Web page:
Homemade charcuterie for the win! I’ve made lox before (process is somewhat similar) and currently I’m making headcheese, but I haven’t tried proscuitto…

    • thefoodandwinehedonist
      January 6, 2015

      I’ve wanted to try making headcheese and can get a whole pig’s head for $15 at my butcher. But my wife said NO WAY to bringing one home.

  3. Denise
    January 6, 2015

    Looks amazing! I don’t have a good enough knife set to try this – it looks so impressive that you’ve got such thin slices and I can just imagine the way it melts in your mouth.

    • thefoodandwinehedonist
      January 6, 2015

      Thanks! Definitely get a good knife, and it doesn’t need to be a set. You’d be amazed what you can do with just one good one.

      I have a half-written post about knives somewhere and I may have to unearth it.

  4. kitchenkonfidential
    January 6, 2015

    GET IN MY BELLY! this is awesome 🙂

  5. talkavino
    January 6, 2015

    Salivating… I never made it, but contemplating. Here also another recipe from the blog I follow – looks similar to yours, but a bit different:

    • thefoodandwinehedonist
      January 6, 2015

      You should definitely try it… That link has some beautiful pictures. I thought I was following that blog, but it looks like it fell off my subscription list. The technique is pretty much the same. The difference is when the aromatics were used. My recipe uses them with the salt, not after. I would think that the flavors would get into the meat easier then when hanging, but it may not make that big a difference.

      Thanks, Anatoli!

  6. A Famished Foodie
    January 6, 2015

    Yum! There’s a place in Philly that makes duck prosciutto that I’ve been dying to try. I’ll add your homemade prosciutto to my list of things that make Michigan an okay state (which, so far, is only one item long).

    • thefoodandwinehedonist
      January 6, 2015

      You gotta make it yourself!!

      There aren’t a lot that makes Michigan OK besides
      1 – my presence
      2 – some of the best craft brewers in the country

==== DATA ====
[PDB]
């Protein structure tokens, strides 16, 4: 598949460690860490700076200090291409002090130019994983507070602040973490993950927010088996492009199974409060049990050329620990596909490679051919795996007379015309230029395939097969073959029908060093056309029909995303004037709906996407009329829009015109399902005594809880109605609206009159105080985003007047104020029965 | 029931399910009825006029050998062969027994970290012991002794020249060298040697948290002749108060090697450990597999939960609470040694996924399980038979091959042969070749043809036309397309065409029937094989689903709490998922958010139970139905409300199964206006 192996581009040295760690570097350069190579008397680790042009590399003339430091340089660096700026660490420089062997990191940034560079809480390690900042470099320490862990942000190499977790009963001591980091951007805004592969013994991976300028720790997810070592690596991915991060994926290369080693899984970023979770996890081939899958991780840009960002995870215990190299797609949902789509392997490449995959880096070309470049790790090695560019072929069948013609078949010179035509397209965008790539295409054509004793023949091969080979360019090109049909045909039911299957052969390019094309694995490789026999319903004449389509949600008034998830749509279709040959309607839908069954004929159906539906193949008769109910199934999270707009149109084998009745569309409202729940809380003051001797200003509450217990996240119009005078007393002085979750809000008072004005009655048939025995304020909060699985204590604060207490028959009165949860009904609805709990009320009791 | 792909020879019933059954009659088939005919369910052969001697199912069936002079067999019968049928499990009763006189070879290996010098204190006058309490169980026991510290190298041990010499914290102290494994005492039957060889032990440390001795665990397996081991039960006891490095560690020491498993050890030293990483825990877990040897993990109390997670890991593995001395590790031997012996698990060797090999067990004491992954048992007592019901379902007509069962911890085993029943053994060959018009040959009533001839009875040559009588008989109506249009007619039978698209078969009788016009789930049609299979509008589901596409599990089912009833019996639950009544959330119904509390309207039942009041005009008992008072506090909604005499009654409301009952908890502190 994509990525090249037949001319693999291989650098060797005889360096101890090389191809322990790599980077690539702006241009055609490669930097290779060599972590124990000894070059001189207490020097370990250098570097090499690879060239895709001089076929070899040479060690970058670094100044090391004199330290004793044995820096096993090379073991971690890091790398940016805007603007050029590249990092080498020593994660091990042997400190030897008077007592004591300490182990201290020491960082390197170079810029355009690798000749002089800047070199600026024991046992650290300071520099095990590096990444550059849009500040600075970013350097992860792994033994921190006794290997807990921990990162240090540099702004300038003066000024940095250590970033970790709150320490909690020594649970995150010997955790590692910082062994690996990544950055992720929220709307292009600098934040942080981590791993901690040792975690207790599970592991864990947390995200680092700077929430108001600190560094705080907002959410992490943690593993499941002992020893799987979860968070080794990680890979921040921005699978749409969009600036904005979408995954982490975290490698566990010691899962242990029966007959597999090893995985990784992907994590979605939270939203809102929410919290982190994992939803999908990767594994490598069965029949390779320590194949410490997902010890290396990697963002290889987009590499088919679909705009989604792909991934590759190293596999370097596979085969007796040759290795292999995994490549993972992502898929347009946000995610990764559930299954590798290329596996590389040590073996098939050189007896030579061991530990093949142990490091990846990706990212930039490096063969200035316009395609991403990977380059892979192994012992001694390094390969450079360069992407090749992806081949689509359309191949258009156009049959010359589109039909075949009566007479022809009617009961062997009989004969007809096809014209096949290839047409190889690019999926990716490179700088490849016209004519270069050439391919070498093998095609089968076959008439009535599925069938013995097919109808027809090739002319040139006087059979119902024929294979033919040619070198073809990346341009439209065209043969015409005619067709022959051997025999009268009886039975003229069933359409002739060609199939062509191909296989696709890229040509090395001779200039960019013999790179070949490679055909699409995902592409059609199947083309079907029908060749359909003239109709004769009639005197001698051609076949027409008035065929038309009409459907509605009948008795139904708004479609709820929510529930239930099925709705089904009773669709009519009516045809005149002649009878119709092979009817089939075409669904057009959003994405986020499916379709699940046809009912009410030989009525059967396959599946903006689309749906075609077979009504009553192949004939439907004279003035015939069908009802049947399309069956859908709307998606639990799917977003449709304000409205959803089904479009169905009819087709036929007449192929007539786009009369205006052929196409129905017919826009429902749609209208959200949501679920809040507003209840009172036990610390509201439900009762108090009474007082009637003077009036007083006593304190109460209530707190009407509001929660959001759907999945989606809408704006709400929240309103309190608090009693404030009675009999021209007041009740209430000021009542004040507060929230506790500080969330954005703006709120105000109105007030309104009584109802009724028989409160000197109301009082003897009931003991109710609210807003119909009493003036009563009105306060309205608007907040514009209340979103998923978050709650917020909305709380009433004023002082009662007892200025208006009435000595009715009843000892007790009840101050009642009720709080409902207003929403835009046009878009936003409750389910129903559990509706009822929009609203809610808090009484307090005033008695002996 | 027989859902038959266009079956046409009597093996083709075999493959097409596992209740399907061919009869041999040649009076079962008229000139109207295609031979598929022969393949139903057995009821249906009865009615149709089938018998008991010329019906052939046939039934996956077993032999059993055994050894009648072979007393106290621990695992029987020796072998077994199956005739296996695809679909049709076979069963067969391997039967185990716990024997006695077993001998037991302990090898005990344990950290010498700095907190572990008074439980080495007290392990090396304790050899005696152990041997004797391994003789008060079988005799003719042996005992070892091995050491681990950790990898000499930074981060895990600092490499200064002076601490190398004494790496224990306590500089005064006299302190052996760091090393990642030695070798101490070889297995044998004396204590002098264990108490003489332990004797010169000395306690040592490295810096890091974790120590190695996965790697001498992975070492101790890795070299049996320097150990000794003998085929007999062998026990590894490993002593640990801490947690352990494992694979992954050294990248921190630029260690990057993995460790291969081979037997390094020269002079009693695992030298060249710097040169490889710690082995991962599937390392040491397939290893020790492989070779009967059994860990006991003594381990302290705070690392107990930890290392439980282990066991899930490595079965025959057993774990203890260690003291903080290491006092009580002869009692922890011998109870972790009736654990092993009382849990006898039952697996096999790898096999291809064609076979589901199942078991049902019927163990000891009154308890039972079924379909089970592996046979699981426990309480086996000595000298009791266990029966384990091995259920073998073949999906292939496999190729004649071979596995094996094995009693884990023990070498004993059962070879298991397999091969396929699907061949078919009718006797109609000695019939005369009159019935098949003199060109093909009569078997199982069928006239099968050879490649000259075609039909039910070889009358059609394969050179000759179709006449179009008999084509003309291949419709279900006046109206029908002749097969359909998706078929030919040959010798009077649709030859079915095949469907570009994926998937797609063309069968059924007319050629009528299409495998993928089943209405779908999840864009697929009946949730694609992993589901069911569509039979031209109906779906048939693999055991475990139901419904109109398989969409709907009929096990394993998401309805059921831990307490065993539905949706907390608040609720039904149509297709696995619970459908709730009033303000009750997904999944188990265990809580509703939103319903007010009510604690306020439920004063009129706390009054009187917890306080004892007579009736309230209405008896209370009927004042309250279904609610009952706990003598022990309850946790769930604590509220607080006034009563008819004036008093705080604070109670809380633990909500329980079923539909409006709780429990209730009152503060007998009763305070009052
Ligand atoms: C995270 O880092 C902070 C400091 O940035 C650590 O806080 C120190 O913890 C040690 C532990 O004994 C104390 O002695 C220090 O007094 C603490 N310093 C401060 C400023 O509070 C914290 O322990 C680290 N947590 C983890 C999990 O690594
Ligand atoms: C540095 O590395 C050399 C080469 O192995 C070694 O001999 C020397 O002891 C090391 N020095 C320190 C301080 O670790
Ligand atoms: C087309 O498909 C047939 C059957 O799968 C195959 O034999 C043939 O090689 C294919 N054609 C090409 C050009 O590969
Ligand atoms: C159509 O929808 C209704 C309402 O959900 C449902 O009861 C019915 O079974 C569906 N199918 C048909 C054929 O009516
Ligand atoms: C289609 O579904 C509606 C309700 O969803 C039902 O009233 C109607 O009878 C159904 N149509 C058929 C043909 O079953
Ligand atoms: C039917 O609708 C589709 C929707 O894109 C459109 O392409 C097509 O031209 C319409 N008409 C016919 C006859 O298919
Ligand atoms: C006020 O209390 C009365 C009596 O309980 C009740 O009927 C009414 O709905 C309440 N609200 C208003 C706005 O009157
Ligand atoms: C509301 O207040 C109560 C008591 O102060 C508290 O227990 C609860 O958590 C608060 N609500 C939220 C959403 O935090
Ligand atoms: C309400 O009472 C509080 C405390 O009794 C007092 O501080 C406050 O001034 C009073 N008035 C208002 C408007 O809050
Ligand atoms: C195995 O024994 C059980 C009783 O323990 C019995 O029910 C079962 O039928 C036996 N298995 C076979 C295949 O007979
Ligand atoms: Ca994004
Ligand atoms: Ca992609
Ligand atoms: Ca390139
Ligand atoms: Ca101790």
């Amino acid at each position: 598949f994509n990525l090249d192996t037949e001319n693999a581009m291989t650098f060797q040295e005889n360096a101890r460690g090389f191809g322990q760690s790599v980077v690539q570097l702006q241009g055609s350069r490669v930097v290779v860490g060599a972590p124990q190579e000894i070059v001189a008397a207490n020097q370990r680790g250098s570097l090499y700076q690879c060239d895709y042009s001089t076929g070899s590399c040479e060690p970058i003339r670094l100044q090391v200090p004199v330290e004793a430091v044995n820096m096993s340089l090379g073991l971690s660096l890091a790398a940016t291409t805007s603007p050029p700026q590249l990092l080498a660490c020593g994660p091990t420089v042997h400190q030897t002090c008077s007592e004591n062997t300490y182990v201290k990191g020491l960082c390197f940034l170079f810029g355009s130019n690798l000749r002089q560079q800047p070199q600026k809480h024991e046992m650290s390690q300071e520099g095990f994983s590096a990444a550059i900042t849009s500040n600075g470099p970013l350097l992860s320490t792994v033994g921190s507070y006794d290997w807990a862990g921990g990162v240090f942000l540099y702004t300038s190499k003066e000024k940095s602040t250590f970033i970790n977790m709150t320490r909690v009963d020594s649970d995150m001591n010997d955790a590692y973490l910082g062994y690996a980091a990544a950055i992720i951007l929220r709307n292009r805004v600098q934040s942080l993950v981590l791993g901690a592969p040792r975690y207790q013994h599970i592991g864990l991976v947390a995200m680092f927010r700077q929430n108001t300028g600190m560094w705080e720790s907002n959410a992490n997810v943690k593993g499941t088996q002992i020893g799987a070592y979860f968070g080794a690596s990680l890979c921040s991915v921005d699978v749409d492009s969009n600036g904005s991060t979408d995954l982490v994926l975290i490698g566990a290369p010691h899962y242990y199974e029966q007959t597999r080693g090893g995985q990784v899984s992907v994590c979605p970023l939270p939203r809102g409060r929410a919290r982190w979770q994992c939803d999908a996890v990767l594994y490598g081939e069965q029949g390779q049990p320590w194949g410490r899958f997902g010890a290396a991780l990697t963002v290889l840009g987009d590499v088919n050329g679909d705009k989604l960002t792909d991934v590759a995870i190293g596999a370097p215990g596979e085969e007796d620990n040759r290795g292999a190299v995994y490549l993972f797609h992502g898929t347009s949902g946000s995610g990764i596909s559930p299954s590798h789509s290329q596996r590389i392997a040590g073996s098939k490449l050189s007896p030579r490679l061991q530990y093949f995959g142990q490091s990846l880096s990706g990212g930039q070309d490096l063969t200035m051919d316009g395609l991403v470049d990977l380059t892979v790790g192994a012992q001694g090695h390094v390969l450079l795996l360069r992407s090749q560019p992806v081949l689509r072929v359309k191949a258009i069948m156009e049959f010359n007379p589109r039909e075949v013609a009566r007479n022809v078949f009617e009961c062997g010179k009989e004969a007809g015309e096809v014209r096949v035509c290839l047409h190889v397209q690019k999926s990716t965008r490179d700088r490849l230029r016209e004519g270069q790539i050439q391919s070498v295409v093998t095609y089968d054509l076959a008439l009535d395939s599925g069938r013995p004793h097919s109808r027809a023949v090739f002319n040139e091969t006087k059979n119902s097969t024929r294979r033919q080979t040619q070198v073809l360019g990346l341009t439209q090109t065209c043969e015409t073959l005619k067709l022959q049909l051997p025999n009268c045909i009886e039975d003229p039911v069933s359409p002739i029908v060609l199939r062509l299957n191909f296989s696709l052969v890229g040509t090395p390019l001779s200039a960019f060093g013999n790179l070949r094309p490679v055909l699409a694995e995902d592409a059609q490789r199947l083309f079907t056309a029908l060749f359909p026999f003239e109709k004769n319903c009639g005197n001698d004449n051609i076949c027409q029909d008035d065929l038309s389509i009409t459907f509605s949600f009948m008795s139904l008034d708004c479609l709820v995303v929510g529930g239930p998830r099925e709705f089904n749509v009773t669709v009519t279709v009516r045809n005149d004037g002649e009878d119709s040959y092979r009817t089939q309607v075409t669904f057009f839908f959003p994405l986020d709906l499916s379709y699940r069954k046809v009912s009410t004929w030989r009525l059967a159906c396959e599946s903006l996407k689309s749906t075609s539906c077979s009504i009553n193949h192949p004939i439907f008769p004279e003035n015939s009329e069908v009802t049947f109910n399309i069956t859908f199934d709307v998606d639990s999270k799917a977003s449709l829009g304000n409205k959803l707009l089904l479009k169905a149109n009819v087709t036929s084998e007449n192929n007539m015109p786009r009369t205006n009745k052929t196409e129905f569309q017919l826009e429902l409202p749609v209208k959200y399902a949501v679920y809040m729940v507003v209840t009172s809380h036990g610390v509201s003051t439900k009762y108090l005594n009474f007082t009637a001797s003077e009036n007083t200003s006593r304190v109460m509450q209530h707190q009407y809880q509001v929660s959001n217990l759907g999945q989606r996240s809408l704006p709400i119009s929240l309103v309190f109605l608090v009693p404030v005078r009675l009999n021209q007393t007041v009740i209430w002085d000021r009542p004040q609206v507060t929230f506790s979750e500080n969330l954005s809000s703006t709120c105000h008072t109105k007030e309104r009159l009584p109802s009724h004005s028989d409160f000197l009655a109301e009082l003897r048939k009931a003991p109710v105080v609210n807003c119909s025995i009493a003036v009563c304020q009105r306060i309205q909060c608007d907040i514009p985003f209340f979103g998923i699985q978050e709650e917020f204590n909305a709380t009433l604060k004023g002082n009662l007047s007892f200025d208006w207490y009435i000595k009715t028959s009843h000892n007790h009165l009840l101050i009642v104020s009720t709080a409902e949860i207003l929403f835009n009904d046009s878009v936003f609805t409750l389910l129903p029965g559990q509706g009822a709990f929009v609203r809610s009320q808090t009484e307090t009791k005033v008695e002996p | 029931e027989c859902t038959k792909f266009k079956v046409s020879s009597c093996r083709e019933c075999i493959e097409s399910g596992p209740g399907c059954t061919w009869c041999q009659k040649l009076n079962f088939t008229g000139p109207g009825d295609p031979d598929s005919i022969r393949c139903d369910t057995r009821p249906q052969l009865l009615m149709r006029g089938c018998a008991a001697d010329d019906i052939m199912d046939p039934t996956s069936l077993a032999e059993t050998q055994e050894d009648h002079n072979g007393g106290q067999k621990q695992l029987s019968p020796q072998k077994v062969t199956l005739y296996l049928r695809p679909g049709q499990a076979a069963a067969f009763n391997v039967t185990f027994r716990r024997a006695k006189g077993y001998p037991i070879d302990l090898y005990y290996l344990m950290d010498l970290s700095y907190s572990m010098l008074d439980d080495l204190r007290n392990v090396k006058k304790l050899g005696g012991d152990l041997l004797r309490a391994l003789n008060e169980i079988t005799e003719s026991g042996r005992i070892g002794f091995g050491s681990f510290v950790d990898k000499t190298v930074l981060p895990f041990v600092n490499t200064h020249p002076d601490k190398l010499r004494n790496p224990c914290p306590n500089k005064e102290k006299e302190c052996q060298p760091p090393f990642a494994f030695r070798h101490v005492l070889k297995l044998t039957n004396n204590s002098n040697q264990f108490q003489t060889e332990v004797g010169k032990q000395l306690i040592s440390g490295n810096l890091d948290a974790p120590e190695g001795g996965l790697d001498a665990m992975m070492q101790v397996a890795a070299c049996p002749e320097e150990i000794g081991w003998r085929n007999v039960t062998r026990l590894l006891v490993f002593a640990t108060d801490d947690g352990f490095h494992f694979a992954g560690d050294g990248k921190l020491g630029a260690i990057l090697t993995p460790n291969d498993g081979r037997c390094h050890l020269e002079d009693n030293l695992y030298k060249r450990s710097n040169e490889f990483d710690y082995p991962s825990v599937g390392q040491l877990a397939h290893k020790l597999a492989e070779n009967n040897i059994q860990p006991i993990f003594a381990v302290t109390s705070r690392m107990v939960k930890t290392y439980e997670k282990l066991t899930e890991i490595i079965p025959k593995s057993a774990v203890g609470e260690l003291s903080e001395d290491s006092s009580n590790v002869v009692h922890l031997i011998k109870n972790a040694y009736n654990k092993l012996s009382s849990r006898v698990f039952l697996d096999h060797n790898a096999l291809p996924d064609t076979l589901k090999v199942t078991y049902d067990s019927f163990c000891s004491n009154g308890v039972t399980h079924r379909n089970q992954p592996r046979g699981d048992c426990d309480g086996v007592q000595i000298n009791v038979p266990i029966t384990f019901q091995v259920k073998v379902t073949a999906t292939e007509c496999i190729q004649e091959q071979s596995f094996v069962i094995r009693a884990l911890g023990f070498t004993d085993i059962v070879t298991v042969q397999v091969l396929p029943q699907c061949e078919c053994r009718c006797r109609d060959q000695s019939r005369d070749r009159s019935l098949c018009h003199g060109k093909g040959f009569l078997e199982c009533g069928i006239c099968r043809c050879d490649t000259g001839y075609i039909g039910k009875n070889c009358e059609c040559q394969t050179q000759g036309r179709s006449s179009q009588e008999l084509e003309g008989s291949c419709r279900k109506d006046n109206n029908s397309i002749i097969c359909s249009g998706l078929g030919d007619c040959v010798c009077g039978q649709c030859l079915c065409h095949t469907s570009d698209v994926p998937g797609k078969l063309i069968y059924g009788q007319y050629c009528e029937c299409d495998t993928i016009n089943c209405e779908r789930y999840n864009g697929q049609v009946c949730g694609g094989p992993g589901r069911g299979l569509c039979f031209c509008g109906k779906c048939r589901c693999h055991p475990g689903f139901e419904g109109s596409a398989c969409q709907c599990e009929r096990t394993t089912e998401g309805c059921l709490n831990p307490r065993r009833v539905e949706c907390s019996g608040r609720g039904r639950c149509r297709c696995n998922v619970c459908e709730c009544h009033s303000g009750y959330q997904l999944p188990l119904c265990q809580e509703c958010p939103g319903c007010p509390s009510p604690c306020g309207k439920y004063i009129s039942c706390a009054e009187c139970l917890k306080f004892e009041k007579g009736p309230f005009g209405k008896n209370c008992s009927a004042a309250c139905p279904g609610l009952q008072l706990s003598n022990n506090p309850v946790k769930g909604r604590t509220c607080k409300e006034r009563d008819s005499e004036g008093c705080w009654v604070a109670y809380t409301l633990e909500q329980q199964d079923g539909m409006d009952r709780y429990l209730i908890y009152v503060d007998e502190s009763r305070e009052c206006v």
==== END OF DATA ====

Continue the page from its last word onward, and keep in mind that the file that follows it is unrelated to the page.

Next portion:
3 – Ann Arbor and Traverse City
      4 – my presence

  7. elizabeth
    January 6, 2015

    In Think Like a Chef Tom Colicchio has a recipe for duck ham in which you just do the cure and it’s delicious (I like my duck rare after all) but I may do the actual drying out process this winter.

    • thefoodandwinehedonist
      January 6, 2015

      That’s all that’s needed for the ham? Will have to check that out. Maybe I get four breasts next time and make both…

  8. dwdirwin
    January 6, 2015

    Definitely need to show this to the hubby. We have a lot of duck taking up space in our freezer.

  9. toddfisk
    January 7, 2015

    Wow! That looks like a blast! I have experimented a great deal with all manner of cold smoking, aging, curing, with varying results. Would like to try prosciutto with ptarmigan, or lynx.

    • thefoodandwinehedonist
      January 7, 2015

      Lynx?!? Not sure id want to try it, buy where is that available?

      • toddfisk
        January 7, 2015

        In the great white north, my family and I occaisonally shoot or trap one if it is threatening our livestock. I too was skeptical of eating one, but was compelled to try it as we prefer to make use of any animal we kill. I had been told it was delicious, and i was pleased to find it quite tasty!

        • thefoodandwinehedonist
          January 7, 2015

          Ahh, that makes sense. Definitely agree with making use of animal where possible

  10. Vanessa-Jane Chapman
    January 7, 2015

    Oh wow! I love prosciutto and I love duck, so I know I would love this! I’ve never cured meat myself, never thought of doing it, but I am now! Yep, I’m gonna try this, thank you for sharing!

  11. Danika Maia
    January 7, 2015

    Wow that’s incredible my boyfriend would love this!

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This entry was posted on January 6, 2015 by in Ann Arbor, Cooking and tagged , , , , .